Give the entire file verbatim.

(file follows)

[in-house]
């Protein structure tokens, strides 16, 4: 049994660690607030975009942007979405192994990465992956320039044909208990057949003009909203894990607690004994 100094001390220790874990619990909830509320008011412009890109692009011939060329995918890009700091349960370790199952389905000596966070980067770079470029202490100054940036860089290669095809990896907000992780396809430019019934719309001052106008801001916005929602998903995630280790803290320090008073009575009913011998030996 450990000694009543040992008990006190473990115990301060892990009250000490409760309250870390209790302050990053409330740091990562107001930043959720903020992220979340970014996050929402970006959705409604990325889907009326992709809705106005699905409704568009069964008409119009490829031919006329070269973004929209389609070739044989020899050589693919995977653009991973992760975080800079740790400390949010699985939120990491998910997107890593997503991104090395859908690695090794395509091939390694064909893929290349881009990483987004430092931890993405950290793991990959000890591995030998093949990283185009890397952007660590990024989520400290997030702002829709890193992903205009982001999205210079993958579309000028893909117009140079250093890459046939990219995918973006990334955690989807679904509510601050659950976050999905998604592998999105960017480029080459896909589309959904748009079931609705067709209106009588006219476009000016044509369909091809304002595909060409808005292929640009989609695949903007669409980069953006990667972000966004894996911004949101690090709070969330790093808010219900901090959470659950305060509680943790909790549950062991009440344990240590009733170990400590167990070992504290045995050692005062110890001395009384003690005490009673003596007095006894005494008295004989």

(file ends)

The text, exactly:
[in-house]
């Protein structure tokens, strides 16, 4: 049994660690607030975009942007979405192994990465992956320039044909208990057949003009909203894990607690004994 100094001390220790874990619990909830509320008011412009890109692009011939060329995918890009700091349960370790199952389905000596966070980067770079470029202490100054940036860089290669095809990896907000992780396809430019019934719309001052106008801001916005929602998903995630280790803290320090008073009575009913011998030996 450990000694009543040992008990006190473990115990301060892990009250000490409760309250870390209790302050990053409330740091990562107001930043959720903020992220979340970014996050929402970006959705409604990325889907009326992709809705106005699905409704568009069964008409119009490829031919006329070269973004929209389609070739044989020899050589693919995977653009991973992760975080800079740790400390949010699985939120990491998910997107890593997503991104090395859908690695090794395509091939390694064909893929290349881009990483987004430092931890993405950290793991990959000890591995030998093949990283185009890397952007660590990024989520400290997030702002829709890193992903205009982001999205210079993958579309000028893909117009140079250093890459046939990219995918973006990334955690989807679904509510601050659950976050999905998604592998999105960017480029080459896909589309959904748009079931609705067709209106009588006219476009000016044509369909091809304002595909060409808005292929640009989609695949903007669409980069953006990667972000966004894996911004949101690090709070969330790093808010219900901090959470659950305060509680943790909790549950062991009440344990240590009733170990400590167990070992504290045995050692005062110890001395009384003690005490009673003596007095006894005494008295004989």